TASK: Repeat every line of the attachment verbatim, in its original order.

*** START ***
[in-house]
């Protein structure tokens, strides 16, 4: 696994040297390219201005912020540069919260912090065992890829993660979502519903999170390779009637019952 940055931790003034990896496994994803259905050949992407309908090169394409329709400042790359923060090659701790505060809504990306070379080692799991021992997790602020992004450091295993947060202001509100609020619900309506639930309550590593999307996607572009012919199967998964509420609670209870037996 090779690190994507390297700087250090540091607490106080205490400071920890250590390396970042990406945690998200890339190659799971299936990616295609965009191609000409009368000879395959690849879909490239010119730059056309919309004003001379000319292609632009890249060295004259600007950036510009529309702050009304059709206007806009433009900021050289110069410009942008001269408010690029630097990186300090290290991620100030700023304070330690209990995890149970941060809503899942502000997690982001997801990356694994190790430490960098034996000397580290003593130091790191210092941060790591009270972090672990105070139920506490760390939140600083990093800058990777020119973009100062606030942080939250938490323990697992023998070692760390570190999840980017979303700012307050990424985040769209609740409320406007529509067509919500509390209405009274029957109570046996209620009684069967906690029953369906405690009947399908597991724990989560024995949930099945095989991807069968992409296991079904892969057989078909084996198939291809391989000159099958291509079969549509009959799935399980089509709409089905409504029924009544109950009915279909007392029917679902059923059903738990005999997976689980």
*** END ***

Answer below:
[in-house]
């Protein structure tokens, strides 16, 4: 696994040297390219201005912020540069919260912090065992890829993660979502519903999170390779009637019952 940055931790003034990896496994994803259905050949992407309908090169394409329709400042790359923060090659701790505060809504990306070379080692799991021992997790602020992004450091295993947060202001509100609020619900309506639930309550590593999307996607572009012919199967998964509420609670209870037996 090779690190994507390297700087250090540091607490106080205490400071920890250590390396970042990406945690998200890339190659799971299936990616295609965009191609000409009368000879395959690849879909490239010119730059056309919309004003001379000319292609632009890249060295004259600007950036510009529309702050009304059709206007806009433009900021050289110069410009942008001269408010690029630097990186300090290290991620100030700023304070330690209990995890149970941060809503899942502000997690982001997801990356694994190790430490960098034996000397580290003593130091790191210092941060790591009270972090672990105070139920506490760390939140600083990093800058990777020119973009100062606030942080939250938490323990697992023998070692760390570190999840980017979303700012307050990424985040769209609740409320406007529509067509919500509390209405009274029957109570046996209620009684069967906690029953369906405690009947399908597991724990989560024995949930099945095989991807069968992409296991079904892969057989078909084996198939291809391989000159099958291509079969549509009959799935399980089509709409089905409504029924009544109950009915279909007392029917679902059923059903738990005999997976689980």